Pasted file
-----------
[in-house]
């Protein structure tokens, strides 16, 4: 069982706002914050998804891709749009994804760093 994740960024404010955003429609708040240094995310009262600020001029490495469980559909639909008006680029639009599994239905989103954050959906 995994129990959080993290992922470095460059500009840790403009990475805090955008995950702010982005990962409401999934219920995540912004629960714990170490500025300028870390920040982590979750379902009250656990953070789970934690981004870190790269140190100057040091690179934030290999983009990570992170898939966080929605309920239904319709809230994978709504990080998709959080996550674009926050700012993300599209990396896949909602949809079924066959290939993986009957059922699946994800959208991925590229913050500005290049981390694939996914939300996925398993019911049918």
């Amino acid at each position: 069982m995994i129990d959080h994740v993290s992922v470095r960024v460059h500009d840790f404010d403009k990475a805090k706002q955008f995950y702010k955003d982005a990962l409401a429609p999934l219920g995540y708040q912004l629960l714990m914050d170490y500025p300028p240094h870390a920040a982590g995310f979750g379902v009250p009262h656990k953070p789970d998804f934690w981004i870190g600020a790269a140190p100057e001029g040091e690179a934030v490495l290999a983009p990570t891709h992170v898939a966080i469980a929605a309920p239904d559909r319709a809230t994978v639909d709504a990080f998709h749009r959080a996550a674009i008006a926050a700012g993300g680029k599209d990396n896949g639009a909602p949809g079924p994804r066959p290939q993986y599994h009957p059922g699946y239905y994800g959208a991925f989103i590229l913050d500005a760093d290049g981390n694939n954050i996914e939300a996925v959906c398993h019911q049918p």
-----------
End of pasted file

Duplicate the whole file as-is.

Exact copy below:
[in-house]
């Protein structure tokens, strides 16, 4: 069982706002914050998804891709749009994804760093 994740960024404010955003429609708040240094995310009262600020001029490495469980559909639909008006680029639009599994239905989103954050959906 995994129990959080993290992922470095460059500009840790403009990475805090955008995950702010982005990962409401999934219920995540912004629960714990170490500025300028870390920040982590979750379902009250656990953070789970934690981004870190790269140190100057040091690179934030290999983009990570992170898939966080929605309920239904319709809230994978709504990080998709959080996550674009926050700012993300599209990396896949909602949809079924066959290939993986009957059922699946994800959208991925590229913050500005290049981390694939996914939300996925398993019911049918």
């Amino acid at each position: 069982m995994i129990d959080h994740v993290s992922v470095r960024v460059h500009d840790f404010d403009k990475a805090k706002q955008f995950y702010k955003d982005a990962l409401a429609p999934l219920g995540y708040q912004l629960l714990m914050d170490y500025p300028p240094h870390a920040a982590g995310f979750g379902v009250p009262h656990k953070p789970d998804f934690w981004i870190g600020a790269a140190p100057e001029g040091e690179a934030v490495l290999a983009p990570t891709h992170v898939a966080i469980a929605a309920p239904d559909r319709a809230t994978v639909d709504a990080f998709h749009r959080a996550a674009i008006a926050a700012g993300g680029k599209d990396n896949g639009a909602p949809g079924p994804r066959p290939q993986y599994h009957p059922g699946y239905y994800g959208a991925f989103i590229l913050d500005a760093d290049g981390n694939n954050i996914e939300a996925v959906c398993h019911q049918p």